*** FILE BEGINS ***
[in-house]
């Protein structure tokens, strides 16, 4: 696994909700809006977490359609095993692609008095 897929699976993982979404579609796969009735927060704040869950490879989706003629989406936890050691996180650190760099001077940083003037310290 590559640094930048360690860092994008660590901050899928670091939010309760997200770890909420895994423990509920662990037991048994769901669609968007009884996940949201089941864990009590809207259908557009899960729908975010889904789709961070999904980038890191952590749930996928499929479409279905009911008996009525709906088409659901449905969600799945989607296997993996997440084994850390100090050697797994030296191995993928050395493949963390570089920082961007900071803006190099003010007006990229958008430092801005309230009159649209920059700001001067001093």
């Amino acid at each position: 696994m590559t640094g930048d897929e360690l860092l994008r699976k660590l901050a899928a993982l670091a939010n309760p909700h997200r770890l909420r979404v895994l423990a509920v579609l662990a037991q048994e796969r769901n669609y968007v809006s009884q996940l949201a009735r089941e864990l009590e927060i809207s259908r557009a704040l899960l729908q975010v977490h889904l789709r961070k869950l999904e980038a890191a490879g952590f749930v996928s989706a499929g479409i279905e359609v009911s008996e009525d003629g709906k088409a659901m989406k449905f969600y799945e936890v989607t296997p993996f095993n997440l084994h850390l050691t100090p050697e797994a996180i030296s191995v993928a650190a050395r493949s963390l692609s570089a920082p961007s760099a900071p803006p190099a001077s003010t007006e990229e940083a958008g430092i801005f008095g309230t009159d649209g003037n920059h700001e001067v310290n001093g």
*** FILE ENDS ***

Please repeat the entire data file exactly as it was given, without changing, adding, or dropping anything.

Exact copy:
[in-house]
């Protein structure tokens, strides 16, 4: 696994909700809006977490359609095993692609008095 897929699976993982979404579609796969009735927060704040869950490879989706003629989406936890050691996180650190760099001077940083003037310290 590559640094930048360690860092994008660590901050899928670091939010309760997200770890909420895994423990509920662990037991048994769901669609968007009884996940949201089941864990009590809207259908557009899960729908975010889904789709961070999904980038890191952590749930996928499929479409279905009911008996009525709906088409659901449905969600799945989607296997993996997440084994850390100090050697797994030296191995993928050395493949963390570089920082961007900071803006190099003010007006990229958008430092801005309230009159649209920059700001001067001093």
């Amino acid at each position: 696994m590559t640094g930048d897929e360690l860092l994008r699976k660590l901050a899928a993982l670091a939010n309760p909700h997200r770890l909420r979404v895994l423990a509920v579609l662990a037991q048994e796969r769901n669609y968007v809006s009884q996940l949201a009735r089941e864990l009590e927060i809207s259908r557009a704040l899960l729908q975010v977490h889904l789709r961070k869950l999904e980038a890191a490879g952590f749930v996928s989706a499929g479409i279905e359609v009911s008996e009525d003629g709906k088409a659901m989406k449905f969600y799945e936890v989607t296997p993996f095993n997440l084994h850390l050691t100090p050697e797994a996180i030296s191995v993928a650190a050395r493949s963390l692609s570089a920082p961007s760099a900071p803006p190099a001077s003010t007006e990229e940083a958008g430092i801005f008095g309230t009159d649209g003037n920059h700001e001067v310290n001093g």